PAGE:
If One Weinstein Stays, Disney Hopes It’s Bob
No Hollywood figure is generating more intrigue these days than Harvey Weinstein, who has turned his musings about his future into daily grist for industry gossips and news hounds.
In a public spat, the Miramax Films co-founder recently became so fed up with parent Walt Disney Co. that he said he was ready to break free from a partnership that produced such Oscar-winning hits as “Chicago” and “Shakespeare in Love.” The boiling point came in May, when it was disclosed that Disney Chief Executive Michael Eisner had blocked Miramax from releasing Michael Moore’s anti-Bush documentary “Fahrenheit 9/11" because of its political bent.
For the record:
12:00 a.m. July 23, 2004 For The Record
Los Angeles Times Friday July 23, 2004 Home Edition Main News Part A Page 2 National Desk 0 inches; 33 words Type of Material: Correction
Bob Weinstein -- In some Sunday editions, a photo caption that ran with an article in Section A said Bob Weinstein had produced “Scary Movie,” a horror film. “Scary Movie” is a comedy.
But behind the battle lines it is the other Weinstein -- Harvey’s younger brother Bob -- who may be the biggest dog in this fight. Disney does not want him straying.
Unlike some of the costly and risky movies now favored by Harvey, Bob has produced a string of lower budget moneymakers at Miramax’s Dimension Films unit, including the “Spy Kids,” “Scary Movie” and “Scream” franchises.
Then there’s the added boost Bob brings to Eisner, who has been criticized for alienating key creative partners.
If Eisner were able to keep him in the Disney family, the CEO might avoid a public relations fiasco similar to what happened after his company failed to reach a deal with longtime collaborator Pixar Animation Studios. Although the financial effect of losing the men behind Miramax’s successes pales in comparison, analysts said their departure would still be embarrassing because of the Oscar prestige they had brought to Disney.
“Miramax is highly visible, even though it’s a small division,” said Merrill Lynch analyst Jessica Reif Cohen. “It’s not something they can sweep under the carpet.”
Disney executives declined comment, as did Harvey Weinstein. Through a Miramax spokesman, Bob Weinstein said: “As always, Harvey and I are working closely together in trying to reach an amicable resolution with Disney.”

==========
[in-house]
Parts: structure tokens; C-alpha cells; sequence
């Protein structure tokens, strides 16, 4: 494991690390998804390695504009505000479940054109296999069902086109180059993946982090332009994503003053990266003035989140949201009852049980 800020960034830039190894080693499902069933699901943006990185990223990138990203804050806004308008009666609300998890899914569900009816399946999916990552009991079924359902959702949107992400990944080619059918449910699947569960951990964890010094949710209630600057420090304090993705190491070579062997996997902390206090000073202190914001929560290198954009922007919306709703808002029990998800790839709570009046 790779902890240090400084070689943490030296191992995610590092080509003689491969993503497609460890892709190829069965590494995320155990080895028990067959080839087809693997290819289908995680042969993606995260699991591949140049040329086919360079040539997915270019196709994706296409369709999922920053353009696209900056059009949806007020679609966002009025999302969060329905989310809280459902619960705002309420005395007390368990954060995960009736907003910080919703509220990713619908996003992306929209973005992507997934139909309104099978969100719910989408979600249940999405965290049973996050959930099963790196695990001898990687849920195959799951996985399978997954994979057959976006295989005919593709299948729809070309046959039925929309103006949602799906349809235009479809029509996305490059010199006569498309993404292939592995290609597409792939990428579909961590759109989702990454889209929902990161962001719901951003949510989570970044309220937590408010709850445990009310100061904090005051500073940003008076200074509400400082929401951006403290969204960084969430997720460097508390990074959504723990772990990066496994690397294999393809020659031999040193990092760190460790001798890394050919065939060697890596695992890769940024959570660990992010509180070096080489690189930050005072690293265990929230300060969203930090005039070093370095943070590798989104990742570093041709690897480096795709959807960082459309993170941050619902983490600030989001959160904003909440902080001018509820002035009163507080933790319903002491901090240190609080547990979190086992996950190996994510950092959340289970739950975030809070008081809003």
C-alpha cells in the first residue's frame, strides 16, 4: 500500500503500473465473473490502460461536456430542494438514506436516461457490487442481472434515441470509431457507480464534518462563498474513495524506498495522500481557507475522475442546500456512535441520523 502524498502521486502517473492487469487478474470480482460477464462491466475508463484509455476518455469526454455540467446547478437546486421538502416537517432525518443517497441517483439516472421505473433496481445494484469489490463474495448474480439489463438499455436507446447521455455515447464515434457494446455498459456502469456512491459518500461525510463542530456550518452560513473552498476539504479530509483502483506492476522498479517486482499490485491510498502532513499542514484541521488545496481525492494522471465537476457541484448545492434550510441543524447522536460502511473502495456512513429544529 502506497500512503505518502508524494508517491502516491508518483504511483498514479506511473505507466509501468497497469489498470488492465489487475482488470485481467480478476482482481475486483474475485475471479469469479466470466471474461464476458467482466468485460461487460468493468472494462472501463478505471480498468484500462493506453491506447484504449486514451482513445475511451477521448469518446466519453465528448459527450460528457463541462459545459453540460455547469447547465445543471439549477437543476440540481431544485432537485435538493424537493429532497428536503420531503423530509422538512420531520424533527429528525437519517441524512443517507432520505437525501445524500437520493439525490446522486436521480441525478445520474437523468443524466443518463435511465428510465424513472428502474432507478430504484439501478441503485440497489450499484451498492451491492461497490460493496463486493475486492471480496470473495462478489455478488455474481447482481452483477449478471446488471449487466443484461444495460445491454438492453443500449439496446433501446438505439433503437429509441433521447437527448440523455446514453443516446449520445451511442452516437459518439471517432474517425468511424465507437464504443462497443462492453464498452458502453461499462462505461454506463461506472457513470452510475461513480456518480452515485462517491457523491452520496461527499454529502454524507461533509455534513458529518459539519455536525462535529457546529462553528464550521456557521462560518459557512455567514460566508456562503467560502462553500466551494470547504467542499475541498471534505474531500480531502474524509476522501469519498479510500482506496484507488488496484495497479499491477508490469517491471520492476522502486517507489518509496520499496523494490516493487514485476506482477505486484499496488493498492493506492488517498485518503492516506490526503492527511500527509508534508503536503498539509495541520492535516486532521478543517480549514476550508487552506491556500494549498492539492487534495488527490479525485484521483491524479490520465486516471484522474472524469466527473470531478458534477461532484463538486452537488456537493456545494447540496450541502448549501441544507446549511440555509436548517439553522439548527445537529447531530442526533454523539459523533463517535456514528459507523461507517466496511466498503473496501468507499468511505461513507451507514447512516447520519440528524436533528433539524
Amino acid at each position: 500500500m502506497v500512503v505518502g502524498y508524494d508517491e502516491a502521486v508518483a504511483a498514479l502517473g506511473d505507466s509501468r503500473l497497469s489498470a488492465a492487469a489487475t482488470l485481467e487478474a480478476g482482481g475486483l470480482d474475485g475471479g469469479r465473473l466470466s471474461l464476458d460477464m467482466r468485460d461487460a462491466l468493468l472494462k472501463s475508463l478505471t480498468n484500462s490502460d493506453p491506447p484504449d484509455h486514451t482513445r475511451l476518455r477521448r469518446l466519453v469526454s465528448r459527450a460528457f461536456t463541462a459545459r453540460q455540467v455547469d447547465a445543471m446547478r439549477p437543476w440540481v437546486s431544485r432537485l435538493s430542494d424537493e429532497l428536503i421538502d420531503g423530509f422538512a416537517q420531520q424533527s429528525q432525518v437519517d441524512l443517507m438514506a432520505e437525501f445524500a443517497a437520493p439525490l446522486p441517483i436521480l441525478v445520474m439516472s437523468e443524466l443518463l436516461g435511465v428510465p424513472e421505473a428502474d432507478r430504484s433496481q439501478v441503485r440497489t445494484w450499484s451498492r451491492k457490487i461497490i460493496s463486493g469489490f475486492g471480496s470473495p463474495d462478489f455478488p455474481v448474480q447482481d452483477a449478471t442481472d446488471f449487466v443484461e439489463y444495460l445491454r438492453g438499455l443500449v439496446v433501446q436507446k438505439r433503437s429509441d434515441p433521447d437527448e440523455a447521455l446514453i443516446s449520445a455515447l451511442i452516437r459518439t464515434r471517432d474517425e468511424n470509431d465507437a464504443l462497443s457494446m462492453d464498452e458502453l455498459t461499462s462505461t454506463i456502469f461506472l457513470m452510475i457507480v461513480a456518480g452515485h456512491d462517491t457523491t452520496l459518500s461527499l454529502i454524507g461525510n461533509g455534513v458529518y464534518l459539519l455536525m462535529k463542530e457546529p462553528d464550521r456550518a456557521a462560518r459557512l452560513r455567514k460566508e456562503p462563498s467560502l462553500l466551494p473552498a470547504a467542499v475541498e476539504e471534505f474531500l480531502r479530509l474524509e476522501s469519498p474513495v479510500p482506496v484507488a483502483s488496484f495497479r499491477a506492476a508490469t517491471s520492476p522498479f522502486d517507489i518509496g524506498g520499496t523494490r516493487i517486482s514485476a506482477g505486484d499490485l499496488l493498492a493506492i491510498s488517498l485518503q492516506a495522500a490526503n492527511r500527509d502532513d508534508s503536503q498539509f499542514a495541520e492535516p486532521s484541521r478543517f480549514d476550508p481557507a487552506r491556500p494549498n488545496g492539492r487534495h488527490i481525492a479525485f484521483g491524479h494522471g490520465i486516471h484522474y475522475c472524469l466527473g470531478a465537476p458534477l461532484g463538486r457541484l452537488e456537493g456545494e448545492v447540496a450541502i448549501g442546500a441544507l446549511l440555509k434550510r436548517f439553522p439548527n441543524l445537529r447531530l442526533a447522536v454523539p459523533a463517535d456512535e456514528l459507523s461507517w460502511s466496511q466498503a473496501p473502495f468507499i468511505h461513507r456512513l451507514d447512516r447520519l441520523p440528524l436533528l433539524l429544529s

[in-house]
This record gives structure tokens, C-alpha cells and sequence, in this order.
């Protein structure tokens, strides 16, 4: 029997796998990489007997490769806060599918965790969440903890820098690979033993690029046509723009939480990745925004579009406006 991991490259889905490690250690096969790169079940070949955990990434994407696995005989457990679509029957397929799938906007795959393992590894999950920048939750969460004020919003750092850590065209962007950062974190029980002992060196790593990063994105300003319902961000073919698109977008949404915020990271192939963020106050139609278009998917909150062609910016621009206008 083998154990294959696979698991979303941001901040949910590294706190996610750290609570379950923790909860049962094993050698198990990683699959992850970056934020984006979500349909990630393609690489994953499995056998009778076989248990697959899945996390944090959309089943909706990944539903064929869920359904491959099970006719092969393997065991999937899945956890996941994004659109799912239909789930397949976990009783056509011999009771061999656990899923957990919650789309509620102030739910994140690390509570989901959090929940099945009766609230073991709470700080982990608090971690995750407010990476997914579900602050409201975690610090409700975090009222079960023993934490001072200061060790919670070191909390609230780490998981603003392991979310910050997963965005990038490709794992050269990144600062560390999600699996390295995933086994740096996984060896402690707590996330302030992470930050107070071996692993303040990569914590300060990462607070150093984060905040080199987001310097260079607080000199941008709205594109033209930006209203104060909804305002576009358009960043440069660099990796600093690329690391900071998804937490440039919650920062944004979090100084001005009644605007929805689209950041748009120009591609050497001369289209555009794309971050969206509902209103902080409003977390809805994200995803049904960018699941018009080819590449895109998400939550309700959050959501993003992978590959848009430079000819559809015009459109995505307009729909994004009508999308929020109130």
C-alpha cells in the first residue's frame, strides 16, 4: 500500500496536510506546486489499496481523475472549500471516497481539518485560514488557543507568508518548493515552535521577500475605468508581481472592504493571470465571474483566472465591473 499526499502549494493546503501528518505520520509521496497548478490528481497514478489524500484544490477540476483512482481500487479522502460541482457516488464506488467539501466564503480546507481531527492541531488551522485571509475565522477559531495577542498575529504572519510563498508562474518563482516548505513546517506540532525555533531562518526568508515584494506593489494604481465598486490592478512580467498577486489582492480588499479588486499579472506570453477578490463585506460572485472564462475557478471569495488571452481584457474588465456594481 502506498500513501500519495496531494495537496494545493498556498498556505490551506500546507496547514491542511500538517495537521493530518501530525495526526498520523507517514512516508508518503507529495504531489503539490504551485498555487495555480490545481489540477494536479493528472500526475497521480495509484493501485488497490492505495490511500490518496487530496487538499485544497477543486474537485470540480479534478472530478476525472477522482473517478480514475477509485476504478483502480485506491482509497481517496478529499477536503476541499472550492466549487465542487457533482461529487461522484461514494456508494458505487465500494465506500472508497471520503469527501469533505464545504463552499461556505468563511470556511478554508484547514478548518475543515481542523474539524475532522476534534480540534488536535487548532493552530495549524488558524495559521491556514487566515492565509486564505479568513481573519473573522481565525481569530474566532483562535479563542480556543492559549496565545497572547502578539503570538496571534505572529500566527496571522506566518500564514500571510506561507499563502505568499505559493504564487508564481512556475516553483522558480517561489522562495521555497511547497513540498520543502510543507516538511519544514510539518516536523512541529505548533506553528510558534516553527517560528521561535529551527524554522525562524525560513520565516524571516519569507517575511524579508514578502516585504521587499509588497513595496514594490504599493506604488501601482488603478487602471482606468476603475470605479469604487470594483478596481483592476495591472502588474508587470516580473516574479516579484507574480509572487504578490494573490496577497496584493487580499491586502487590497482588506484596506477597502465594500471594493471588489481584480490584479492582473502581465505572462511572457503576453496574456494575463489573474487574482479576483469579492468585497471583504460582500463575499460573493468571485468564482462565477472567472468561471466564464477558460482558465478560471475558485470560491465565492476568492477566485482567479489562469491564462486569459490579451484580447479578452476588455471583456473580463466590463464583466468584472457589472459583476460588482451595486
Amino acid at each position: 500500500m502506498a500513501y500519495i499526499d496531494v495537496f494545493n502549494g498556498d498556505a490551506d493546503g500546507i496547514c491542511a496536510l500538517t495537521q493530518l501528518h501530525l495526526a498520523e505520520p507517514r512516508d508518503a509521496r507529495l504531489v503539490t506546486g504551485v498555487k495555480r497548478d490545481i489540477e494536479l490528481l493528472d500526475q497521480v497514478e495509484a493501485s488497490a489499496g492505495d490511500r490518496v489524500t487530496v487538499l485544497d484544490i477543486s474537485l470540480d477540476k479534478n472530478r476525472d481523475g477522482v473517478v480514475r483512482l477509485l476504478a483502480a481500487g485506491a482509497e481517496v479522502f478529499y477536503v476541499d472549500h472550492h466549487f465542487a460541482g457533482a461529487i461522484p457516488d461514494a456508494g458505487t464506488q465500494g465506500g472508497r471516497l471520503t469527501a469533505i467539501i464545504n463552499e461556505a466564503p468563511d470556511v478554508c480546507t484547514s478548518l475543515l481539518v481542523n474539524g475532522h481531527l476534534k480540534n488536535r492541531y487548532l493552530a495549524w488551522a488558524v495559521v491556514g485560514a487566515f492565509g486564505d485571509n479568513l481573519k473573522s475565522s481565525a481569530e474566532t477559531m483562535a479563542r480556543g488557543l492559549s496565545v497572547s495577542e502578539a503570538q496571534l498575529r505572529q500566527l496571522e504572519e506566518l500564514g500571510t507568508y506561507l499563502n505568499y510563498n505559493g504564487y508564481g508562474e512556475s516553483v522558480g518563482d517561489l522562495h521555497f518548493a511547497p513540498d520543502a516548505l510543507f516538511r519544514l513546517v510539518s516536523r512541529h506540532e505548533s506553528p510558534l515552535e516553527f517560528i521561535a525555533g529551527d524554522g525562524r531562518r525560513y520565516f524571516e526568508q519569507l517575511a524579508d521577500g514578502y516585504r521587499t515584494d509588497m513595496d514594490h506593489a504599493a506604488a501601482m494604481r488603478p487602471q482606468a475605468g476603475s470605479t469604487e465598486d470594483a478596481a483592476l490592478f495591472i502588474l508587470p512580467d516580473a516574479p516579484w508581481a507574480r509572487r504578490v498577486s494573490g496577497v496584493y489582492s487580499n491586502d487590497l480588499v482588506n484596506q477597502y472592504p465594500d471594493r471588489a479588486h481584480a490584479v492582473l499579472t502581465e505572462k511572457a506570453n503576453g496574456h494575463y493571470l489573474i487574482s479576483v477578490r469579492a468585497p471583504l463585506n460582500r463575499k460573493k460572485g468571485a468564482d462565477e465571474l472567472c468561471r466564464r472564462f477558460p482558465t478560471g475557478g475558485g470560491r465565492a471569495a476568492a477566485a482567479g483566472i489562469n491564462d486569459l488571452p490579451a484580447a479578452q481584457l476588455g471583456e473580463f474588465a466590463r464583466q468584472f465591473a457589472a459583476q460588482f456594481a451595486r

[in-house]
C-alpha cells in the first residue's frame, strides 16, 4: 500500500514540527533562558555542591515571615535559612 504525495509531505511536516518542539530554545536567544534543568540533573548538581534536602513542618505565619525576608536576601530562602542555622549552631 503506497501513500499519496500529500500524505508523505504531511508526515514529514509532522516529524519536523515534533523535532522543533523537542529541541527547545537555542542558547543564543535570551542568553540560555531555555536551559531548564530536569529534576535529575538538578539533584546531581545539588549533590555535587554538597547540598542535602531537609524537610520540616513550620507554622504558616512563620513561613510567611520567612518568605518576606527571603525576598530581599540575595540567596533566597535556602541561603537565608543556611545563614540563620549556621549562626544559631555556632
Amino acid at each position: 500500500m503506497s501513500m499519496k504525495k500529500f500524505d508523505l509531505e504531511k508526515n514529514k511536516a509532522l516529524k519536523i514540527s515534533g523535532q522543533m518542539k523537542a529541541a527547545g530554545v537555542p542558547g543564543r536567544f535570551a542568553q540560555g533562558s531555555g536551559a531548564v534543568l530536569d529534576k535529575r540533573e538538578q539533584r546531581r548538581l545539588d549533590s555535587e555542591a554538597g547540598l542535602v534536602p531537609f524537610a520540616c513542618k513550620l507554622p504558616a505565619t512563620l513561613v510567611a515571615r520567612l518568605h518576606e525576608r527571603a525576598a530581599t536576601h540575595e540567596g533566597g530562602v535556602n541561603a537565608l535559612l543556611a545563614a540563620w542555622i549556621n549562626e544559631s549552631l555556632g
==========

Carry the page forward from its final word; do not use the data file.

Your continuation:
Given the tensions and rhetoric, which recently reached an all-time high, most observers think a resolution could come within weeks. In the meantime, Harvey has tried to calm his troops. During a meeting with his senior executives Friday, he downplayed rumors that he was heading for the Miramax exit. He said he intended to stay at least until his and Bob’s contracts expired in September 2005.
There is, of course, a chance that nothing will change and that both brothers will continue to work at Miramax under Disney’s direction. All parties agree the situation is fluid.
A source close to the Weinsteins said recent discussions with Disney had become less strained. “The temperature from ‘Fahrenheit’ has cooled down,” the source said. “The talks have become more amicable than in the past.”
The Weinsteins have feuded with Disney for more than a year over the amount of production and marketing money the Burbank conglomerate gives Miramax each year. They also have clashed over the brothers’ compensation.
The two sides have even been unable to agree on how much Miramax has contributed to Disney’s bottom line.
Eisner recently said Miramax was profitable for two of the last five years, a contention disputed by the Weinsteins. Last year, according to a source familiar with the studios’ finances, Disney recorded an $87-million profit at Miramax. The Weinsteins pegged it at $211 million. From Disney’s perspective, Miramax’s real value is in its library, valued at an estimated $2 billion by Wall Street media analysts.
On top of the financial disputes is the personal animus that has developed between Harvey and Eisner, propelling the conflict beyond the normal give-and-take between a parent company and its subsidiary.
As a result of all this, Harvey has been exploring ways to leave the company he and his brother -- both college dropouts from New York -- founded 25 years ago and that they named after their parents, Miriam and Max. In 1993, Disney paid about $75 million to buy the scrappy independent movie outfit, the most influential purveyor of art-house films.
The many arrangements now under discussion have one thing in common: Harvey wants the kind of autonomy that can come only from escaping Disney’s direct financial and creative control. This would mean setting up an independently financed production company that potentially would pay Disney a fee to distribute its movies.